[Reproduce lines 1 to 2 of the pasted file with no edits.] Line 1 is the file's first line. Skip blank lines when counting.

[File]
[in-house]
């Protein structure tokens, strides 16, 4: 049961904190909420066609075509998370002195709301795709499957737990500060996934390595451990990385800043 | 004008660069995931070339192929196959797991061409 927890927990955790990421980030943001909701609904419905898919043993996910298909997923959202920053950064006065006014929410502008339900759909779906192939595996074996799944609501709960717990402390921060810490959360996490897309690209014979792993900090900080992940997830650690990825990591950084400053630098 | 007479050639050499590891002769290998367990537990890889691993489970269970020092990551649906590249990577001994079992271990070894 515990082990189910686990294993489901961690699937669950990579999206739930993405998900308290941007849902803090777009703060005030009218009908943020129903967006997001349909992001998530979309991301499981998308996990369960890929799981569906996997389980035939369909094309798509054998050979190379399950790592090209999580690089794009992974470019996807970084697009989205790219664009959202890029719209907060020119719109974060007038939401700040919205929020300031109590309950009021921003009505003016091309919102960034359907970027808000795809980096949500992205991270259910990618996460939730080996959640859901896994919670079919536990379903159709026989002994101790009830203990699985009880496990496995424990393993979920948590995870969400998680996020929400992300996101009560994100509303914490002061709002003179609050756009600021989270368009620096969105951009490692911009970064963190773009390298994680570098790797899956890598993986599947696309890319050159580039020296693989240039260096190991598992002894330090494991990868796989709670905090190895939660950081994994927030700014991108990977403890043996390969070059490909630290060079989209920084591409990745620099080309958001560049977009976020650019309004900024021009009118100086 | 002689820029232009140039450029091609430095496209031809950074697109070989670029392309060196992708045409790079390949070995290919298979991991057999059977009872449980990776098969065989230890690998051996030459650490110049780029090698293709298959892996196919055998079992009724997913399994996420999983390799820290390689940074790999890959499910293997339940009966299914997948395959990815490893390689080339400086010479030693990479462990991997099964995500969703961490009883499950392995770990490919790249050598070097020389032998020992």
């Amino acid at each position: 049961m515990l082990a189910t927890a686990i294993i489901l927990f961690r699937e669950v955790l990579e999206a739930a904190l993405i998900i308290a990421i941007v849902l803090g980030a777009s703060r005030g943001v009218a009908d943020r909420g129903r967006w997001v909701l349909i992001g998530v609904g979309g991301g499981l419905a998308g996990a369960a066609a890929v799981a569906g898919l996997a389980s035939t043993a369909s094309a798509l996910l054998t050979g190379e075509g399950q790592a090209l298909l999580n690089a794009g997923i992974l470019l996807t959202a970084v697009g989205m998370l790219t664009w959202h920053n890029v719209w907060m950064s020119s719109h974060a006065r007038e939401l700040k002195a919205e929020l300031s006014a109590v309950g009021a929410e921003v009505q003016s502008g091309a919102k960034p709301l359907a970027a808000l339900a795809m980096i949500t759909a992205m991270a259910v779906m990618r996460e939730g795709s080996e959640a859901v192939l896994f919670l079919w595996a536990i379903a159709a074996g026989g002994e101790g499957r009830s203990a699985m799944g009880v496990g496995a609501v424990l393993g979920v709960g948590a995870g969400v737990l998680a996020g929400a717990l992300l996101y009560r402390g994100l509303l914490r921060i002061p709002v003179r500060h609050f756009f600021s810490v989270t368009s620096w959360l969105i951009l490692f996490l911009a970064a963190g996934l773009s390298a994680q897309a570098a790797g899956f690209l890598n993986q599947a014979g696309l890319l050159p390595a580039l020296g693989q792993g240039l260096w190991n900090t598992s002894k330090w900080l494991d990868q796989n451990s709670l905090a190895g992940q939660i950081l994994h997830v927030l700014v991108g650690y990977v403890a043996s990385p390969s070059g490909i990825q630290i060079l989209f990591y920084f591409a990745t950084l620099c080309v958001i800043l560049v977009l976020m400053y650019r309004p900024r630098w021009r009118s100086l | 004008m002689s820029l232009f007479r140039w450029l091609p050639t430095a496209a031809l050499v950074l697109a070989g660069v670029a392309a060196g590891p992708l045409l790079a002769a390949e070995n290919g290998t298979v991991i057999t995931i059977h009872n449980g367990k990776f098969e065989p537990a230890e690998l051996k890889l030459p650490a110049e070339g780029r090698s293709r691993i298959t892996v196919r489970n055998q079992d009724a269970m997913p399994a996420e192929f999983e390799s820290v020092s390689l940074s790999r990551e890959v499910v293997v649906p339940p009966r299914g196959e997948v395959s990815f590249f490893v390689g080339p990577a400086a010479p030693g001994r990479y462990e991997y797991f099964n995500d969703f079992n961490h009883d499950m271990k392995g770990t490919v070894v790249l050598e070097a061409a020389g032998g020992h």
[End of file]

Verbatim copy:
[in-house]
């Protein structure tokens, strides 16, 4: 049961904190909420066609075509998370002195709301795709499957737990500060996934390595451990990385800043 | 004008660069995931070339192929196959797991061409 927890927990955790990421980030943001909701609904419905898919043993996910298909997923959202920053950064006065006014929410502008339900759909779906192939595996074996799944609501709960717990402390921060810490959360996490897309690209014979792993900090900080992940997830650690990825990591950084400053630098 | 007479050639050499590891002769290998367990537990890889691993489970269970020092990551649906590249990577001994079992271990070894 515990082990189910686990294993489901961690699937669950990579999206739930993405998900308290941007849902803090777009703060005030009218009908943020129903967006997001349909992001998530979309991301499981998308996990369960890929799981569906996997389980035939369909094309798509054998050979190379399950790592090209999580690089794009992974470019996807970084697009989205790219664009959202890029719209907060020119719109974060007038939401700040919205929020300031109590309950009021921003009505003016091309919102960034359907970027808000795809980096949500992205991270259910990618996460939730080996959640859901896994919670079919536990379903159709026989002994101790009830203990699985009880496990496995424990393993979920948590995870969400998680996020929400992300996101009560994100509303914490002061709002003179609050756009600021989270368009620096969105951009490692911009970064963190773009390298994680570098790797899956890598993986599947696309890319050159580039020296693989240039260096190991598992002894330090494991990868796989709670905090190895939660950081994994927030700014991108990977403890043996390969070059490909630290060079989209920084591409990745620099080309958001560049977009976020650019309004900024021009009118100086 | 002689820029232009140039450029091609430095496209031809950074697109070989670029392309060196992708045409790079390949070995290919298979991991057999059977009872449980990776098969065989230890690998051996030459650490110049780029090698293709298959892996196919055998079992009724997913399994996420999983390799820290390689940074790999890959499910293997339940009966299914997948395959990815490893390689080339400086010479030693990479462990991997099964995500969703961490009883499950392995770990490919790249050598070097020389032998020992």